NASA stated that it found no trace of India’s Second Moon Mission Chandrayaan 2’s Vikram lander in the thermal images captured during the latest flyby of its Moon orbiter of the lunar region. The Vikram lander had attempted a soft landing at the spot. The project scientist of the Lunar Reconnaissance Orbiter (LRO) mission, Noah Edward Petro, confirmed that they did not get any evidence of Vikram having safely landed despite the camera team carefully examining the images and employing the change detection technique - using a ratio of an image from prior to the landing attempt to the one acquired - on October 14. At the same time, John Keller - the deputy project scientist of the LRO mission conceded that Vikram might be located outside the search area or in a shadow.
The project scientist for the LRO mission said, “The Lunar Reconnaissance Orbiter imaged the area of the targeted Chandrayaan-2 Vikram landing site on October 14 but did not observe any evidence of the lander.” Keller added, “It is possible that Vikram is located in a shadow or outside of the search area. Because of the low latitude, approximately 70 degrees south, the area is never completely free of shadows.”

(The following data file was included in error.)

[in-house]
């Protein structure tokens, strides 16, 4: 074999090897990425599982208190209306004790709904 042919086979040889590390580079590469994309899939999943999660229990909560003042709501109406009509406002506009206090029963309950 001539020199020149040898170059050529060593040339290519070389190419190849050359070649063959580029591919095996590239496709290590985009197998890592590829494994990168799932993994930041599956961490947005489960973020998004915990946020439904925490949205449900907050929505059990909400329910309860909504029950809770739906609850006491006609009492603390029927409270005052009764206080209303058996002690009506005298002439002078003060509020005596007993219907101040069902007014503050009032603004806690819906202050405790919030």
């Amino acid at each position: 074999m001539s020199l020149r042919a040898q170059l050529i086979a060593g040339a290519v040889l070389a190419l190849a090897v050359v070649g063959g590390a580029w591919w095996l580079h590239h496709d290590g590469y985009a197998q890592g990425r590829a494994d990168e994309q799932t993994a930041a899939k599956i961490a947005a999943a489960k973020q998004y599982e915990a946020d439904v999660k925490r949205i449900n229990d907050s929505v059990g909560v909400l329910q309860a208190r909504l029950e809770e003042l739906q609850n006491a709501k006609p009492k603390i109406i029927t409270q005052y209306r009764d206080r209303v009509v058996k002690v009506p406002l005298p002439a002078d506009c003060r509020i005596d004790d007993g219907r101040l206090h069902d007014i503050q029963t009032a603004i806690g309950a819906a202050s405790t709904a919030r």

India's Second Moon Mission’s Vikram lander attempted to land on the surface of the Moon on September 7. Unlike other Moon Missions, Chandrayaan 2 was a more challenging one because of the fact that it was going to land in the rugged territory. If the landing would have been achieved, India would have become the fourth country after the United States of America, Russia, and, China to achieve a soft-landing on the Moon. Unfortunately, communication with the Vikram lander was lost. While the Indian Space Research Organisation (ISRO)’s attempts to establish contact with Vikram have not been successful so far, it has released images of the lunar surface in the last few weeks.